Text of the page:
growing upI think we may have just grown up a little as a new communications agency.  Here’s the back story.  I would very much appreciate your thoughts.

Our company – Vehr Communications – started in early 2007.  Our focus is strategic communications and, although new and clearly in an “eat-what-you-kill” mode during our start-up, we want to be strategically engaged with our clients in figuring out how communications can help to address their business challenges and opportunities.

A week or so ago we received a Request for Proposal (RFP) from a prestigious non-profit with a great Board of Trustees and an important community mission.  We were up against some other local agencies.  Our competitive juices were flowing and we wanted to win.

As we dove into preparing our response to the RFP it became clear  to us, rightly or wrongly, that the prospective client was not really looking for a strategic partner, but a vendor to implement what they predetermined they wanted and needed. 

They sought quick answers – in about 3 weeks – to what we felt were very complex issues and the entire length of the engagement was 3 weeks.  They were clear there were prospects for additional work, but that was not a part of this RFP.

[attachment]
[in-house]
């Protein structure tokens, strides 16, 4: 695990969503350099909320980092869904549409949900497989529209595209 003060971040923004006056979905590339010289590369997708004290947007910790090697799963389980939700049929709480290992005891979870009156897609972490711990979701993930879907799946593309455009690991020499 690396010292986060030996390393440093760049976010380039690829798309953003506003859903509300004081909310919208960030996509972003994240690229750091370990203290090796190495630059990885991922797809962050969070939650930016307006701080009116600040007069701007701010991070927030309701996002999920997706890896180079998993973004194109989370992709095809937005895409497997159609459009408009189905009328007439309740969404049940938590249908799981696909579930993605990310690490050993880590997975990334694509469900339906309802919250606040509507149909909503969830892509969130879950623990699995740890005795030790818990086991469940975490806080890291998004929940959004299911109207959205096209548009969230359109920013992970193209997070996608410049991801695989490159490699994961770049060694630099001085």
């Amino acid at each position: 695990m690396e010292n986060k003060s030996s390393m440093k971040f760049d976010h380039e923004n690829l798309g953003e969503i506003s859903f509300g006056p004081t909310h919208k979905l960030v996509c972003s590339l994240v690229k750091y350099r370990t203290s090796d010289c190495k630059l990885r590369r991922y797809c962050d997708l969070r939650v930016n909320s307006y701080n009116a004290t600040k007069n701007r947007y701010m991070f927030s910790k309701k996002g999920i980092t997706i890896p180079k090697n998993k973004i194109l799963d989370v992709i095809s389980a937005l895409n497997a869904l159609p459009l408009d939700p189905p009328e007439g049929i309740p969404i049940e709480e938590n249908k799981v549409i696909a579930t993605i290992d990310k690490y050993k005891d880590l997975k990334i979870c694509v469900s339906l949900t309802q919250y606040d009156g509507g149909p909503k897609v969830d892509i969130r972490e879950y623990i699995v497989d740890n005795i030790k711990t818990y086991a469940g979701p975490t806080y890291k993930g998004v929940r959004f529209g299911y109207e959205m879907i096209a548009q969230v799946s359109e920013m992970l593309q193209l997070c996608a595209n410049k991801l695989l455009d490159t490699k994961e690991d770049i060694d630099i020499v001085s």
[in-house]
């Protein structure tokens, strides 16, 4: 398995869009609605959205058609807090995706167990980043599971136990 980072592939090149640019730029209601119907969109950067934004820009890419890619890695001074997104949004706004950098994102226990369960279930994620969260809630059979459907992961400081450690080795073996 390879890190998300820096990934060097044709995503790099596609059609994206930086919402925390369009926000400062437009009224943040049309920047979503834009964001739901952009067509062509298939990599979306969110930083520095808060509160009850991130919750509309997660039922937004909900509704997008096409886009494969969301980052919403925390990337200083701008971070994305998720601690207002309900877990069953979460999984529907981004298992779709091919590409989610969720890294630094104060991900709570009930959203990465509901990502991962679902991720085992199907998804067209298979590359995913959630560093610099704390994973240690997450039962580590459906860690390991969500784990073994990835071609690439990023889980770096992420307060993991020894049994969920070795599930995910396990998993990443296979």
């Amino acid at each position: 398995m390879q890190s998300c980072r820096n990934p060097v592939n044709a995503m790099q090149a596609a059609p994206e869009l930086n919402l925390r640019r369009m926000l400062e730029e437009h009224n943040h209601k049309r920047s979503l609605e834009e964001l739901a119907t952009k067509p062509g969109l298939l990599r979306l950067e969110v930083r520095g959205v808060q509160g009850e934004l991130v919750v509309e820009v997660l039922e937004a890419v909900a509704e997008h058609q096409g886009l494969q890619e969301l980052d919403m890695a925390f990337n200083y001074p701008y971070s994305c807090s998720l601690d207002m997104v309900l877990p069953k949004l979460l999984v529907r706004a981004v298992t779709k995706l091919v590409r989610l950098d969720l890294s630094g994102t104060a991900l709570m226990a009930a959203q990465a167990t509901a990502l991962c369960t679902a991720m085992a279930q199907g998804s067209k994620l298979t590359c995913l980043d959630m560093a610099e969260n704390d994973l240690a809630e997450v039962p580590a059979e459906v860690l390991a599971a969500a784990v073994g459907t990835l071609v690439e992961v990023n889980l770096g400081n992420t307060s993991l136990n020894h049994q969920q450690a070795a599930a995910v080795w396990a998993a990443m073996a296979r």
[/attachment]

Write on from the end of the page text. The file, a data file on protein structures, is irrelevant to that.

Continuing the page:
We felt in our heads and hearts that it was unwise for them to move so quickly.  We were not comfortable that the substantive advance work they had done and shared was as complete and comprehensive as was necessary to achieve the stated objectives for the program of work.

We decided to respond and we decided to tell them what we thought.  We said that their accelerated timeframe was not advisable and provided a timeframe that was still compressed but more realistic, from our perspective.

Of course, we didn’t get the account.  The money would have been great and I am certain the prospect for longer term work was real.  I am convinced, though, that we made the right decision. 

I told our team I was proud of them and the substantial work they put into the RFP response.  More importantly, I told them I was proud that we submitted what we thought was right. 

So, that’s the story.  Have you been through this professionally?  Any suggestions for a better way to deal with such situations going forward?  Should we have simply not responded and spent the time preparing the RFP response?